Archive for May, 2016

Stark Law Changes Effective in 2016

By Richard D. Sanders, Esq.

Introductions

On October 30, 2015, the Centers for Medicare and Medicaid Services (“CMS”) revealed the 2016 Medicare Physician Fee Schedule (the “Final Rule”), which included significant changes to the Physician Self-Referral Law (the “Stark Law”). The Stark Law generally prohibits physician referrals for designated health services payable by Medicare or Medicaid to an entity with which such physician (or an immediate family member) has a financial relationship, unless an exception applies.

The purpose of this Final Rule is to accommodate healthcare delivery and payment system reform, reduce burdens, facilitate compliance, and issue new exceptions to the Stark Law. These new regulations became effective on January 1, 2016, with the exception of the definition of “ownership or investment interest” as it relates to the level of physician ownership in physician-owned hospitals, which will become effective on January 1, 2017.

New Stark Exceptions

Assistance to Compensate a Non-physician Practitioner

In an attempt to address changes to the healthcare delivery and payment systems, alarming primary care workforce shortage projections, and the increasing demand for primary care services (particularly in rural and underserved areas), the Final Rule includes a new exception that permits remuneration from a hospital, federally qualified health center (“FQHC”), or rural health clinic (“RHC”) to a physician in order to assist the physician in employing a non-physician provider in the geographic area served by the hospital, FQHC or RHC. The specific limitations and requirements of this new exception can be found under 42 C.F.R. § 411.357(x).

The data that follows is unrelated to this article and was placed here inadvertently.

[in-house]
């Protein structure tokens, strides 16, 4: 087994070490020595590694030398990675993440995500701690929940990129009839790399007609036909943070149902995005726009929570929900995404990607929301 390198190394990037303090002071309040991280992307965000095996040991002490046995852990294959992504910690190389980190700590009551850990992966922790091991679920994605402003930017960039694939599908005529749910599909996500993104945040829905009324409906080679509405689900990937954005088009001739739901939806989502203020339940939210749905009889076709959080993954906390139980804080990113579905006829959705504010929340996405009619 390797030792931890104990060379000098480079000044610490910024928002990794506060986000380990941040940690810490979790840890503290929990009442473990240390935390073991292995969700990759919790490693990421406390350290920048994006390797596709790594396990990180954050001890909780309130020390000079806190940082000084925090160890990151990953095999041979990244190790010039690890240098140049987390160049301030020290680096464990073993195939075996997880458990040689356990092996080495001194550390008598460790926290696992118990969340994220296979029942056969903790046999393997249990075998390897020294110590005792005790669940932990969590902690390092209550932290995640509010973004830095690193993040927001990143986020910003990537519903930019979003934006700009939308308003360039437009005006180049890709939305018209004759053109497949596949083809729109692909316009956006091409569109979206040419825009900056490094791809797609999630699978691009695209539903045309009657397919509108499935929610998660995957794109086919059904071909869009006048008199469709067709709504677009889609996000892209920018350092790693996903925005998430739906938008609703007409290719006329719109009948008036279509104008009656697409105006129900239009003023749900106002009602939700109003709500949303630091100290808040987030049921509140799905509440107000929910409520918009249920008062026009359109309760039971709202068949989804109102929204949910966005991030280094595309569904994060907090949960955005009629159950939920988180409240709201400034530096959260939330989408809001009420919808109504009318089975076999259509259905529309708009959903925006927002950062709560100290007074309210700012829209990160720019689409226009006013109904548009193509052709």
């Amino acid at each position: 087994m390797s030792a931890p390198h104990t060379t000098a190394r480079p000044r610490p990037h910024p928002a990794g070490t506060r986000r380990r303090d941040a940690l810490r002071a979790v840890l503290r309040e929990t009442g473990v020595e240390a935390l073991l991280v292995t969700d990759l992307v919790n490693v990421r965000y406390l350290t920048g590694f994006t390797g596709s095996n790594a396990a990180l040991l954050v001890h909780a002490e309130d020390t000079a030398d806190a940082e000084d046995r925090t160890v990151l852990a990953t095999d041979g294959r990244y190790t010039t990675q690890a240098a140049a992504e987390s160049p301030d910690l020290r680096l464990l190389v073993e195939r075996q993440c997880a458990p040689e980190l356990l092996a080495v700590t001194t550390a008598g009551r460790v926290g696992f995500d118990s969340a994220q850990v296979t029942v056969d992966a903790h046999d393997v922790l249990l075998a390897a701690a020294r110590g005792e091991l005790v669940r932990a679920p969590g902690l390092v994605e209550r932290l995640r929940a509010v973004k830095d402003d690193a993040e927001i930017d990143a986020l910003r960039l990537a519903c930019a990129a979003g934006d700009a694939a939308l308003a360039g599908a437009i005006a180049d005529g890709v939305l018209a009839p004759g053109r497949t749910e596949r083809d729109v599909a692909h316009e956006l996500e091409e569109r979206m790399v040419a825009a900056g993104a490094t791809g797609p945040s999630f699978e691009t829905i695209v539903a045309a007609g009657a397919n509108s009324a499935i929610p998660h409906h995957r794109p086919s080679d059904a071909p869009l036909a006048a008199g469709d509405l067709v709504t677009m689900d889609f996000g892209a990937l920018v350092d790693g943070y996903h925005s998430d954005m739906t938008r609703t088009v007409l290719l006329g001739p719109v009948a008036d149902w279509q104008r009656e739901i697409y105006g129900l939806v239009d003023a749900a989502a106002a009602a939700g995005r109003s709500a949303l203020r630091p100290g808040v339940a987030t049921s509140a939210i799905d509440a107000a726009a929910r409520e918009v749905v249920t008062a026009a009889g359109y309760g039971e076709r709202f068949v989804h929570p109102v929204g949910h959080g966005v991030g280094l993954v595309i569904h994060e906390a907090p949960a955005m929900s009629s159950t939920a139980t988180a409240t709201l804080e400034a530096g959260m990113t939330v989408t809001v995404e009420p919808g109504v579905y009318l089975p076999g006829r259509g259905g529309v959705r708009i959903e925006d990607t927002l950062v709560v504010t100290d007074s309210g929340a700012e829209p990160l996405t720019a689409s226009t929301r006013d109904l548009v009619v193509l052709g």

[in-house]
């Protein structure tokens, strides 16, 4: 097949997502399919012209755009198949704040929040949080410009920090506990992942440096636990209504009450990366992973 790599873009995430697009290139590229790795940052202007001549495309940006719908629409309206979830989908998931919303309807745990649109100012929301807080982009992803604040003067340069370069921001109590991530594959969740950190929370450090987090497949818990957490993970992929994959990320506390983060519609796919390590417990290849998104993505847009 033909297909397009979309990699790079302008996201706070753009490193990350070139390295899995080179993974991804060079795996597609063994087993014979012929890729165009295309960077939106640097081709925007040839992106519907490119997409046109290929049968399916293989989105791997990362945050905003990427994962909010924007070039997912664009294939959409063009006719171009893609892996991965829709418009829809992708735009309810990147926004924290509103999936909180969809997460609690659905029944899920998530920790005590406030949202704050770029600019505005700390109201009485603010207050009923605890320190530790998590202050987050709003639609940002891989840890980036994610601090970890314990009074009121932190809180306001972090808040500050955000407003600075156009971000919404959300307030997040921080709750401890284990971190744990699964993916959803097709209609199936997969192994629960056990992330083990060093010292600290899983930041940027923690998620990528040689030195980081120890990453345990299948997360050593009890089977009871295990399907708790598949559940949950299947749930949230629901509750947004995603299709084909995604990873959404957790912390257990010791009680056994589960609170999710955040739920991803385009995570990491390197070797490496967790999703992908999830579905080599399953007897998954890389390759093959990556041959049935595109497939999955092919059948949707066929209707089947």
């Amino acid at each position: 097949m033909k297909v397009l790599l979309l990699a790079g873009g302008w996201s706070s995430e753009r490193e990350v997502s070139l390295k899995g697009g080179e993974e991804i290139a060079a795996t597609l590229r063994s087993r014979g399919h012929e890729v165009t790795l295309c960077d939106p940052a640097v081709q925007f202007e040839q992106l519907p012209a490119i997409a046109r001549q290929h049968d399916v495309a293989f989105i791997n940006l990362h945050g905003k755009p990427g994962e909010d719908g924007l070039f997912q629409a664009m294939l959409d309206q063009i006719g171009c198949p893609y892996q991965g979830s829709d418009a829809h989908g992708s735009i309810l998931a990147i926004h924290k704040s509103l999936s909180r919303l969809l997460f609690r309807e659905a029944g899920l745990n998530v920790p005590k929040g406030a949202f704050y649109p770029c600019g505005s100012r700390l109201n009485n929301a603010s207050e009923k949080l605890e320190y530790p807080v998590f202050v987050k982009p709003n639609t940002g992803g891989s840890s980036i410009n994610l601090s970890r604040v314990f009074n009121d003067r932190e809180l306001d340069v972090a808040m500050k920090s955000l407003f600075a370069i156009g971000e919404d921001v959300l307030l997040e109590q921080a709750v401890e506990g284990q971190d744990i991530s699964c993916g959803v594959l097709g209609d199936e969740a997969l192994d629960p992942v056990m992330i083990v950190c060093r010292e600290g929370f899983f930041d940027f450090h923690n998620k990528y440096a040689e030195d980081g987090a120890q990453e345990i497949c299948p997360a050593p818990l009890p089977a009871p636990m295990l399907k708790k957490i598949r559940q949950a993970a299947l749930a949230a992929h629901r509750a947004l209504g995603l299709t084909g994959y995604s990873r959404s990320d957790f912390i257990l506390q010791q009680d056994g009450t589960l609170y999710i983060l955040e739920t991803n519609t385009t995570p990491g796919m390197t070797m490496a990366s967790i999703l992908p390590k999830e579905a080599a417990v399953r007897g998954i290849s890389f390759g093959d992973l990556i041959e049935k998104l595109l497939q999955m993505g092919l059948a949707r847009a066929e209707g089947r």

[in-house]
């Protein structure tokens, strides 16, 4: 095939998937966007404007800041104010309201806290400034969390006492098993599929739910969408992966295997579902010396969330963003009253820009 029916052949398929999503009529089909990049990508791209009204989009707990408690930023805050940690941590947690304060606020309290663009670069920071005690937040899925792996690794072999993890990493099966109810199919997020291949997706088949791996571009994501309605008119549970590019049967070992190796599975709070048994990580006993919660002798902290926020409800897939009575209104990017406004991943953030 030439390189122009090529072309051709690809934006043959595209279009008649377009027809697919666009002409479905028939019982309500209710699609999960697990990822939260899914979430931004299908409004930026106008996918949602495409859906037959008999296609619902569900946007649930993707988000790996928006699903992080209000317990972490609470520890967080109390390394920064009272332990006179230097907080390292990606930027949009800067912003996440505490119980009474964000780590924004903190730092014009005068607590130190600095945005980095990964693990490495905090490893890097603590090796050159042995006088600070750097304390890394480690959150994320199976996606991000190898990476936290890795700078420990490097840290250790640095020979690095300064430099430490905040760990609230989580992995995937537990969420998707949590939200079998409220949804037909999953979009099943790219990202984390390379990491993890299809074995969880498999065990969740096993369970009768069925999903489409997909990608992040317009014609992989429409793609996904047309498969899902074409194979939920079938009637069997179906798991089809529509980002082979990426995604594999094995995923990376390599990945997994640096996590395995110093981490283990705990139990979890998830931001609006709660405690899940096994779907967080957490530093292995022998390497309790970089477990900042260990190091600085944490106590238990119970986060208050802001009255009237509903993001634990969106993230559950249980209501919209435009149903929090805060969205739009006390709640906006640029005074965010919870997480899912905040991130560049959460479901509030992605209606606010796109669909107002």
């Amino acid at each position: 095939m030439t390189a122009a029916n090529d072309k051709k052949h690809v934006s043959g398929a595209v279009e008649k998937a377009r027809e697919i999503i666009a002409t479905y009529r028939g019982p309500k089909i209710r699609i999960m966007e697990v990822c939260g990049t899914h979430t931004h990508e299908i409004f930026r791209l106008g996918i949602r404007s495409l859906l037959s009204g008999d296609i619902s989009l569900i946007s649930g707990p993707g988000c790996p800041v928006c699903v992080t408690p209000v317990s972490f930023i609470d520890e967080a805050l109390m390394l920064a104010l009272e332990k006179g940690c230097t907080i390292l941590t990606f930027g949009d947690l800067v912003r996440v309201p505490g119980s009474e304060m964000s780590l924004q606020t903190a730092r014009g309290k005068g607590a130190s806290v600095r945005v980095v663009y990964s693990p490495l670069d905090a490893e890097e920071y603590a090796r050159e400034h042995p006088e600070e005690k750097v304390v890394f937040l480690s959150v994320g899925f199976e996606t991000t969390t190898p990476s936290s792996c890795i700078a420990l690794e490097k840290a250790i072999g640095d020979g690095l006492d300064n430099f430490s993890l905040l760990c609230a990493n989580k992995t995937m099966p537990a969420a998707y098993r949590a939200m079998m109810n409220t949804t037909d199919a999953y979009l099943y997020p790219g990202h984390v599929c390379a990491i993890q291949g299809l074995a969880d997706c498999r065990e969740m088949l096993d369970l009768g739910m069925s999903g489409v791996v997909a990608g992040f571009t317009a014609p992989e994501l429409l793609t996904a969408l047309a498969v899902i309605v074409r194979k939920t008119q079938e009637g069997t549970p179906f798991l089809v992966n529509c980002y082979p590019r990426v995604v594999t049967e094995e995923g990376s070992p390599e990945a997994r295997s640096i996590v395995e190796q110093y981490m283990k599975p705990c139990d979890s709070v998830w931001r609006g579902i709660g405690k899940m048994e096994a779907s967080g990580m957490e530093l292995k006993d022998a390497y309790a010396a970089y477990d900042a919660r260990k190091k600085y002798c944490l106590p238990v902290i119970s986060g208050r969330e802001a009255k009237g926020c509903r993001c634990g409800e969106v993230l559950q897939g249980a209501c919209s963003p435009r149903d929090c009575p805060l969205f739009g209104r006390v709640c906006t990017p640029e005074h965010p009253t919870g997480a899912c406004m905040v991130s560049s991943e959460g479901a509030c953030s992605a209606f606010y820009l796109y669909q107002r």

Timeshare Arrangements

The Final Rule also includes an exception to the Stark Law for “timeshare” arrangements in which a hospital or local physician practice may arrange with a specialist from another community to provide services in a space owned by a hospital or practice on a limited or as-needed basis. CMS acknowledged the utility of timeshare arrangements whereby an individual could use another person or entity’s premises, equipment, personnel, items, supplies or physician services under a license rather than under a traditional lease. Further details regarding this arrangement can be located at 42 C.F.R. § 411.357(y).

Modifications to Existing Stark Law Exceptions, Policies, Definitions and Other Changes

Writing Requirement

CMS clarified in its Final Rule that the existing writing requirement in many Stark Law exceptions does not require an arrangement to be in a single “formal” written contract. Rather, the writing requirement can be satisfied by showing a collection of documents evidencing the course of conduct between the parties. To further clarify this policy, CMS replaced the terms “agreement,” “lease,” “written contract,” and “contract,” with the terms “arrangement” and “writing.” Moreover, when parties use a collection of documents to satisfy the writing requirement, a signature is required on a contemporaneous writing(s) sufficient to document the arrangement.

Term Requirement